The University of Illinois at Chicago has announced a $4.4 million grant from the Robert Wood Johnson Foundation to study policy and environmental factors that influence youth behaviors related to nutrition, physical activity, and obesity.
The funds will provide continued support for the ImpacTeen project's research into factors that discourage healthy eating and active living practices, as well as policies and practices with the greatest potential to reduce health disparities and reverse the childhood obesity epidemic. Among other things, researchers will survey participation rates in federal school meal programs, the types of foods and beverages offered within and outside those programs, the time allotted for physical education and recess, school wellness policies, the availability of healthy food options in communities, and characteristics of the built environment. Researchers also will analyze Nielsen Media Research data to evaluate exposure to television ads for foods, beverages, and restaurants by age group and assess the nutritional content of the products advertised.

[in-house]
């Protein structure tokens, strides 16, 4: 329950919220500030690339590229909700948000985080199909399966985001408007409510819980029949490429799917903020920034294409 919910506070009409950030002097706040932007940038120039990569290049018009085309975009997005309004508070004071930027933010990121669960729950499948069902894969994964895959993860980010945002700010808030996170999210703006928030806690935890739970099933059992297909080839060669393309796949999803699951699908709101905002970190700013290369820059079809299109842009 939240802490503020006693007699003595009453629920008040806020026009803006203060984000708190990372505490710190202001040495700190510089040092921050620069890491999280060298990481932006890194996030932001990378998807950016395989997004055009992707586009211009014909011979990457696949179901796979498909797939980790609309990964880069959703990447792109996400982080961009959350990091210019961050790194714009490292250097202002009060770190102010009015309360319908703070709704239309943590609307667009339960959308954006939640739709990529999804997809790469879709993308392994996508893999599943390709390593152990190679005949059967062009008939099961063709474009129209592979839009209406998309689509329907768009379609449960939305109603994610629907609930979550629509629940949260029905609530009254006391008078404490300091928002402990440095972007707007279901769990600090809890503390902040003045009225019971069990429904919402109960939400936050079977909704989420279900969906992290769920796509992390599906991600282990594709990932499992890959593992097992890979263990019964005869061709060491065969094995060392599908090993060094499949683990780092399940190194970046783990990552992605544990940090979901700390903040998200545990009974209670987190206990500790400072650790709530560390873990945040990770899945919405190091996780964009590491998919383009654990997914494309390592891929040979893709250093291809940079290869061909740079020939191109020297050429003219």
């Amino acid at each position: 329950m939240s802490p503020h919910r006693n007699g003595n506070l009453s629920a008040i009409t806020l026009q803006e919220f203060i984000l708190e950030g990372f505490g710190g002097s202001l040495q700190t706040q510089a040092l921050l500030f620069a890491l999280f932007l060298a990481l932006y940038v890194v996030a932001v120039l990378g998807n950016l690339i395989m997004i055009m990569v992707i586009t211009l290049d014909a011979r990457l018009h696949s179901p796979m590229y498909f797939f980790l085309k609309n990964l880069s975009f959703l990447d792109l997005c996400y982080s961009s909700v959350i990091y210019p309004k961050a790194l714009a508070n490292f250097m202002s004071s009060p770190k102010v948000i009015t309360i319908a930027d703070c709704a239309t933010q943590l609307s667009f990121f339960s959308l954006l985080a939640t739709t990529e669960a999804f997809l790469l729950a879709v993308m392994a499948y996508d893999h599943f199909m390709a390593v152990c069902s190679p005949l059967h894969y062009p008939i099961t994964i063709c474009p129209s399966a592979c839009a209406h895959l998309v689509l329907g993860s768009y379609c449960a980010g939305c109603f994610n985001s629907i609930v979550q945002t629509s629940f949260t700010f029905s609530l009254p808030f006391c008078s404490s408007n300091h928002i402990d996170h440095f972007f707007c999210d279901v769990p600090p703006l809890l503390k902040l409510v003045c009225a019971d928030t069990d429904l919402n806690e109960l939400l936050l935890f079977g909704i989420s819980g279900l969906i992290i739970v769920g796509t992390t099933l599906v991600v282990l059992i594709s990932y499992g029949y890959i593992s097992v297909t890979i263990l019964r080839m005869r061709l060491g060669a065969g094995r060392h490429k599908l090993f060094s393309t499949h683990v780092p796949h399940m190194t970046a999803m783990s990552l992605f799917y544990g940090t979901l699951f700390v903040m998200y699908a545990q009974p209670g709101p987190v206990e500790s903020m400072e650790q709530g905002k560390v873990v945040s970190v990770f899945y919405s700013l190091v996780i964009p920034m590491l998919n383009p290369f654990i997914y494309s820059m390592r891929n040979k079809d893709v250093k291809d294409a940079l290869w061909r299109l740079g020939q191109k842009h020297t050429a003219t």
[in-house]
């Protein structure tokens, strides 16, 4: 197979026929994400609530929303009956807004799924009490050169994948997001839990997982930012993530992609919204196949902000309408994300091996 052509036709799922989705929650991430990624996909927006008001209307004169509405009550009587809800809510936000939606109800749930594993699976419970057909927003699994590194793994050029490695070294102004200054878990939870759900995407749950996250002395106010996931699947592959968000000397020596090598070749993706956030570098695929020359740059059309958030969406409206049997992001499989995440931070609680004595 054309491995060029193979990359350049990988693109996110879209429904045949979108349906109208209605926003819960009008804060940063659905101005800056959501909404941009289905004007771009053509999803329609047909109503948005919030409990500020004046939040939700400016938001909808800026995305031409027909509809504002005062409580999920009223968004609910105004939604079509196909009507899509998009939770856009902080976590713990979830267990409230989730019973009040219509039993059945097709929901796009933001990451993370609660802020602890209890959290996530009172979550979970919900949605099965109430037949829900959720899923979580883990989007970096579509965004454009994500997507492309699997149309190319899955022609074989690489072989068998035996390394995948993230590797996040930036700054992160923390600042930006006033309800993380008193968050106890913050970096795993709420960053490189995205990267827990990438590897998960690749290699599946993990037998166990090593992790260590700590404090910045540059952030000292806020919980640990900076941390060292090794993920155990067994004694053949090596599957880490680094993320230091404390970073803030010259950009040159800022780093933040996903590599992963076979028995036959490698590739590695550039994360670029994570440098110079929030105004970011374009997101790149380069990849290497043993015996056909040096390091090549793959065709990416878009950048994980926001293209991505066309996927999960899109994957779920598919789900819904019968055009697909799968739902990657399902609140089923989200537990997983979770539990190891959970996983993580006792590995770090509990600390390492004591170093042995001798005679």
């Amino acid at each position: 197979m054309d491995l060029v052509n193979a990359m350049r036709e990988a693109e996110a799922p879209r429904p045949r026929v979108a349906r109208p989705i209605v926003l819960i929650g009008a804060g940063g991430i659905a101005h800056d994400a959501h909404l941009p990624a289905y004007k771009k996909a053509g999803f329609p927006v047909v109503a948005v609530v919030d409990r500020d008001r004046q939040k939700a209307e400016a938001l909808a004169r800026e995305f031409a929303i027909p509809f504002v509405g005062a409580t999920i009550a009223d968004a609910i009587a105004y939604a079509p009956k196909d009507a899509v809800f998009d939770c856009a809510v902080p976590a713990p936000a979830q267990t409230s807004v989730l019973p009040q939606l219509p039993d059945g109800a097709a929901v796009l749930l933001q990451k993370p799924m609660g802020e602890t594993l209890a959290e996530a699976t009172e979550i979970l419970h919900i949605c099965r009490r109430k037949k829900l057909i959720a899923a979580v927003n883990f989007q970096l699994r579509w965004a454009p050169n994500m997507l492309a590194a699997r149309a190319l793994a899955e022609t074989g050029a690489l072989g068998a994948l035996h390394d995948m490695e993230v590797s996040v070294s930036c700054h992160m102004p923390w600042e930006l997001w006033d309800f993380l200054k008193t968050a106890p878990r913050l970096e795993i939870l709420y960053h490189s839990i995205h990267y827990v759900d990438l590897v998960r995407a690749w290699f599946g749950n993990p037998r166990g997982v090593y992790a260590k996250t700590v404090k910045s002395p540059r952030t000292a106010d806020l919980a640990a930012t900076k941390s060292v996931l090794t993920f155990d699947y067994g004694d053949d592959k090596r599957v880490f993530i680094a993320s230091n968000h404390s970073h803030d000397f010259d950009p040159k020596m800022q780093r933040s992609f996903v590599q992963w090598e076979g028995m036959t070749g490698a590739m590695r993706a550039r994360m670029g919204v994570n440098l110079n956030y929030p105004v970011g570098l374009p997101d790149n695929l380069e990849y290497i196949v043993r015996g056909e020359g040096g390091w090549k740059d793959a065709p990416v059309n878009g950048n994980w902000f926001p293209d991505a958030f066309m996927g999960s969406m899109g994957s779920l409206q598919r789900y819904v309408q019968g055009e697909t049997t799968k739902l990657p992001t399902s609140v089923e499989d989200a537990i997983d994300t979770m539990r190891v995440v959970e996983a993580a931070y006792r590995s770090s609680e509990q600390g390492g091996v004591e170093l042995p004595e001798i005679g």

A component of Bridging the Gap, a partnership between UIC and the University of Michigan's Institute for Social Research, ImpacTeen has received grants totaling more than $40 million from RWJF over the last fifteen years.
Many communities and schools fail to encourage healthy eating or active living — which has led to long-term health consequences and increased healthcare costs, said Frank Chaloupka, director of the Health Policy Center at UIC's Institute for Health Research and Policy and principal investigator of the study. If the obesity epidemic continues unabated, Chaloupka added, "it may soon cause as many preventable diseases and deaths as those from cigarette smoking and other tobacco use."